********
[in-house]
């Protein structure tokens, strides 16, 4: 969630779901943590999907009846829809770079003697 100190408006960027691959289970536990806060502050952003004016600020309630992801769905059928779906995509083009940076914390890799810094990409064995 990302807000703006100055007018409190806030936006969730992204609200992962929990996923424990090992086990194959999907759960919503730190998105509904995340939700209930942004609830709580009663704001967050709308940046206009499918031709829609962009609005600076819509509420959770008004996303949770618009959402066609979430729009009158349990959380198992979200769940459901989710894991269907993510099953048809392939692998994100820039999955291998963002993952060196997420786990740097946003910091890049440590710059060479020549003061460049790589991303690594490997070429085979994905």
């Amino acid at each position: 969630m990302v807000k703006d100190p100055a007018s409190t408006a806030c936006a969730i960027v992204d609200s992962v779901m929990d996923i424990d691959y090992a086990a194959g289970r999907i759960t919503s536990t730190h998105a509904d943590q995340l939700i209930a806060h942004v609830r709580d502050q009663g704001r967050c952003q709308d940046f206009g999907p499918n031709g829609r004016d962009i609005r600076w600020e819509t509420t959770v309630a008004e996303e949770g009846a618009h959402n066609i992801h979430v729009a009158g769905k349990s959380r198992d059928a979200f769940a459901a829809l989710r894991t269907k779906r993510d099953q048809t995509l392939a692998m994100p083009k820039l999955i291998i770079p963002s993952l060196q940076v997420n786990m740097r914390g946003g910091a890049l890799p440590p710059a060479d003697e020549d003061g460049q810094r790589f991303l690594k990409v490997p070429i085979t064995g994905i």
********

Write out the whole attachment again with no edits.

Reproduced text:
[in-house]
């Protein structure tokens, strides 16, 4: 969630779901943590999907009846829809770079003697 100190408006960027691959289970536990806060502050952003004016600020309630992801769905059928779906995509083009940076914390890799810094990409064995 990302807000703006100055007018409190806030936006969730992204609200992962929990996923424990090992086990194959999907759960919503730190998105509904995340939700209930942004609830709580009663704001967050709308940046206009499918031709829609962009609005600076819509509420959770008004996303949770618009959402066609979430729009009158349990959380198992979200769940459901989710894991269907993510099953048809392939692998994100820039999955291998963002993952060196997420786990740097946003910091890049440590710059060479020549003061460049790589991303690594490997070429085979994905």
């Amino acid at each position: 969630m990302v807000k703006d100190p100055a007018s409190t408006a806030c936006a969730i960027v992204d609200s992962v779901m929990d996923i424990d691959y090992a086990a194959g289970r999907i759960t919503s536990t730190h998105a509904d943590q995340l939700i209930a806060h942004v609830r709580d502050q009663g704001r967050c952003q709308d940046f206009g999907p499918n031709g829609r004016d962009i609005r600076w600020e819509t509420t959770v309630a008004e996303e949770g009846a618009h959402n066609i992801h979430v729009a009158g769905k349990s959380r198992d059928a979200f769940a459901a829809l989710r894991t269907k779906r993510d099953q048809t995509l392939a692998m994100p083009k820039l999955i291998i770079p963002s993952l060196q940076v997420n786990m740097r914390g946003g910091a890049l890799p440590p710059a060479d003697e020549d003061g460049q810094r790589f991303l690594k990409v490997p070429i085979t064995g994905i």